pumpkin, butternut, acorn etc.
This food is very low in Saturated Fat, Cholesterol and Sodium. It is also a good source of Vitamin E (Alpha Tocopherol), Thiamin, Niacin, Vitamin B6, Folate, Calcium and Magnesium, and a very good source of Vitamin A, Vitamin C, Potassium and Manganese.
More than just a festive touch on the front porch, pumpkin is actually good for you. A great source of antioxidant carotenoids, pumpkin provides a day's worth of these protective pigments in just a half-cup serving. It also provides fiber, vitamin C, potassium, and phosphorus, all while being low in calories: only 49 in a cup of the cooked flesh. Choose a pumpkin that is unblemished, has no decay spots, and has a bit of the stem in place. While most pumpkins sold in North America are used for Halloween decorations and pumpkin pie, pumpkin is versatile – look for recipes that use pumpkin in soup, bread, risotto, pancakes, pudding, smoothies, and more. And steamed pumpkin is a wonderful substitute for winter squash or sweet potatoes in a variety of dishes. Enjoy!
FUN FOOD FACTS "The apple of God," an expression of Ancient American Indians, tells us that as far back as 3,000 BCE squash was elevated to the highest status.The name "squash" is an abbreviation of the word "askutasquash" from the Narragansett Indian language, a tongue the Pilgrims found challenging. Other tribes in the area had similar words that all meant "something that is eaten raw." The Iroquois called it "isquoutersquash." The Algonquins' word, taken from the second syllable, was "askoot." Though many varieties of gourds are native to Europe, squashes did not exist there before Columbus came to the Americas. The facts reveal that archeologists never found squash seeds in the tombs of ancient Egypt, though they did find utensils made of gourds. Pumpkins and squashes are not mentioned in the Bible, ancient Chinese writings, or in ancient Asian Indian Sanskrit documents. Squashes are uniquely American.
SIMPLE FROM SCRATCH
If you don’t have all of the ingredients, don’t worry. It’s soup! Anything goes.
And you can always try simply adding the squash into your favorite soup.
CREAMED SQUASH SOUP (for any kind of winter squash – acorn, butternut, pumpkin)
2 T butter or marg
2 med onions, peeled and thinly sliced
2 lbs squash, peeled, seeded and cut into small cubes
1 or 2 apples, peeled, cored and diced
3 cups broth
1 cup unsweetened apple juice or cider (can always sub water if unavailable)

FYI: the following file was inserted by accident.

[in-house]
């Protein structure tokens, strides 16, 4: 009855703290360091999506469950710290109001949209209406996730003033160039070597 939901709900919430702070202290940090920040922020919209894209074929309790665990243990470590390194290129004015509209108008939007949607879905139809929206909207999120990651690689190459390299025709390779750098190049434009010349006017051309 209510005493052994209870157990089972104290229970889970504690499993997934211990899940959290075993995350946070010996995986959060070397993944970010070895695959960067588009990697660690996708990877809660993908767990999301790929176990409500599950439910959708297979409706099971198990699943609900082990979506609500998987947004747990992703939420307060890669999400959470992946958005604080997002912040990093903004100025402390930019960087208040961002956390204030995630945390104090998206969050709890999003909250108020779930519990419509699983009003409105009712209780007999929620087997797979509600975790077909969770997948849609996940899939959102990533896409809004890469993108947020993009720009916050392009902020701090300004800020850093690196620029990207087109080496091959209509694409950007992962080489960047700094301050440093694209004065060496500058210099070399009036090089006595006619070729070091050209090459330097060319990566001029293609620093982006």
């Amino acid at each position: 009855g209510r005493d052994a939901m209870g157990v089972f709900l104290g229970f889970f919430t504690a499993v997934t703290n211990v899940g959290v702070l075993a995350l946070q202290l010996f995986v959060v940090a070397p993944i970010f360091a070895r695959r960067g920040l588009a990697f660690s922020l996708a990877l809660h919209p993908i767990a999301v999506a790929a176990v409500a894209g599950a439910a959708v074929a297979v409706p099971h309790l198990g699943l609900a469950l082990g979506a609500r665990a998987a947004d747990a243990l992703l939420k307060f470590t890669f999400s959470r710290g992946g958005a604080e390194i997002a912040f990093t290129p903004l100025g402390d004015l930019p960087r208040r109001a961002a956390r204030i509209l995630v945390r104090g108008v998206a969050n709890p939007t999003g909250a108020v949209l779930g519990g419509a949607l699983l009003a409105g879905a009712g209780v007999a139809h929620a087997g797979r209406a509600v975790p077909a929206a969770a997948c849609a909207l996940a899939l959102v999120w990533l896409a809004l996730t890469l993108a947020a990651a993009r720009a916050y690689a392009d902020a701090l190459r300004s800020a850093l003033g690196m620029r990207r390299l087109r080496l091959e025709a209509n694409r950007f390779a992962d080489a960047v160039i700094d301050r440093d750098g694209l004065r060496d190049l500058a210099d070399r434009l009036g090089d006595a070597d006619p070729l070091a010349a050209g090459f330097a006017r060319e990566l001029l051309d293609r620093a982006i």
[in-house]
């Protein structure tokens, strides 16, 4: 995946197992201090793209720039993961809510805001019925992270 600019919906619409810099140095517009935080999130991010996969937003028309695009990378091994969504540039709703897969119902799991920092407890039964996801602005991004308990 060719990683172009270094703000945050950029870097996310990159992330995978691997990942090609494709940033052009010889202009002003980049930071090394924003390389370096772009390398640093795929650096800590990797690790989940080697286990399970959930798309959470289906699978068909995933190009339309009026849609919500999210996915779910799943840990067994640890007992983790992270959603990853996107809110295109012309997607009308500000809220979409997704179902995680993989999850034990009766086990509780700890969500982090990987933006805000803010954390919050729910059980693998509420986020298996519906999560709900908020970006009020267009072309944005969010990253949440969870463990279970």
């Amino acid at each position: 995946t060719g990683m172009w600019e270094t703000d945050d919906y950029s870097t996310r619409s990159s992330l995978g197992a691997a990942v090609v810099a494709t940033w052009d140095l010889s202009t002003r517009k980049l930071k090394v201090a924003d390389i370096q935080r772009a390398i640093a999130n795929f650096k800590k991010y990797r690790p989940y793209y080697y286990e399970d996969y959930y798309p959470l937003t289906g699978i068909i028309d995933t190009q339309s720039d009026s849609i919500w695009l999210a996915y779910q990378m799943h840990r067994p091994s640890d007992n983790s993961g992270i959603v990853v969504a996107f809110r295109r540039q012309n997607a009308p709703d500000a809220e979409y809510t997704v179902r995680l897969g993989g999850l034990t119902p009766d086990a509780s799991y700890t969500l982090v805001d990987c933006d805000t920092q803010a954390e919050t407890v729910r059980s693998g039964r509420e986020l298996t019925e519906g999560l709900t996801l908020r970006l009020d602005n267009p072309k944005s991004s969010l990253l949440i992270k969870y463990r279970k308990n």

1 Tblsp finely minced gingerroot, divided (can always sub ginger powder if necessary)
1 cup milk
nutmeg garnish optional
In a stockpot, melt butter/marg over med heat. Add onions and cook for 5 minutes until lightly browned.
Add squash, apples, broth and juice. Bring to boil, reduce heat, cover pot, simmer for 20 minutes until squash is tender
Puree in 3 batches in a blender or food processor adding a third of the gingerroot to each batch.
Transfer puree back to saucepan, stir in milk, heat through but do not boil. Adjust seasonings, serve with nutmeg if desired.
1 tablespoon butter or margarine
1.5 cups chopped onion
.5 cup chopped celery
1 large sweet apple
salt and pepper to taste
1 tablespoon curry powder or to taste
5 cups broth (bouillon can be used)
1 bay leaf
1 cup buttermilk (can mix half yogurt, half water to sub for buttermilk in recipes)
2 tsp lemon juice
They suggest baking the squash separately which wouldn’t work with a thawed one. So, instead, peel, remove seeds, chop coarsely and put into soup. It will be pureed at the end. Melt butter in saucepan, add onion, celery, apple, salt and pepper. Cover and cook for 5 minutes over low heat stirring occasionally. Add flavorings, broth and squash and bring to a boil. Reduce heat, cover, simmer for 30 minutes. Discard the bay leaf. In batches puree in a blender or food processor. Return soup to saucepan, add buttermilk (yogurt/water) and lemon juice. Adjust seasonings, heat the soup through but do not boil.
Pumpkin Bread (Low Sugar)
2 -1/2 cups whole wheat flour
2 teaspoon baking powder 2 tsp
2 teaspoon pumpkin pie spice
2 eggs, beaten
1/2 cup unsweetened applesauce
1/4 cup Golden brown sugar
1/2 cup fresh apple cider
1/3 Roasted pumpkin (cooled)
Preheat the oven to 350 degrees. In a medium bowl, combine the whole wheat flour, baking powder, cinnamon, and nutmeg. In a large bowl, combine the remaining ingredients. Add the dry ingredients slowly to the large bowl and mix until blended. Do not over beat. Pour the batter into a 9-inch loaf pan and bake for 40 minutes until the tester comes out clean. You may find that the interior of the bread is taking longer than anticipated. If this happens simply cover the dish with foil to protect the top of the bread from getting too brown and keep cooking.
This is for any canners out there, but of course the pickles can be made and kept in the refrigerator until they reach the desired amount of “pickling.”
7 cups pumpkin cut, cored, peeled and diced
2 sticks cinnamon
2-1/3 cups 4% vinegar
2-1/3 cups sugar
Steam the pumpkin cubes until tender, about 10 minutes. Drain. Put the spices in a tea ball. Simmer them with the vinegar and sugar for 15 minutes. Simmer the pumpkin cubes in this syrup for 3 minutes. Set aside for 24 hours. Start water boiling in a canner. Heat the pumpkin/syrup mix and simmer for 5 minutes. Remove the spices and pack into 7 ½-pint jars, leaving ½-inch headspace. Process in a boiling water bath for 5 minutes, counting from when the water returns to a full boil.
Squash "Pumpkin" Pie
Try substituting your usual pumpkin pie recipe with squash. Here is how one of our CSA members, Deborah, did it!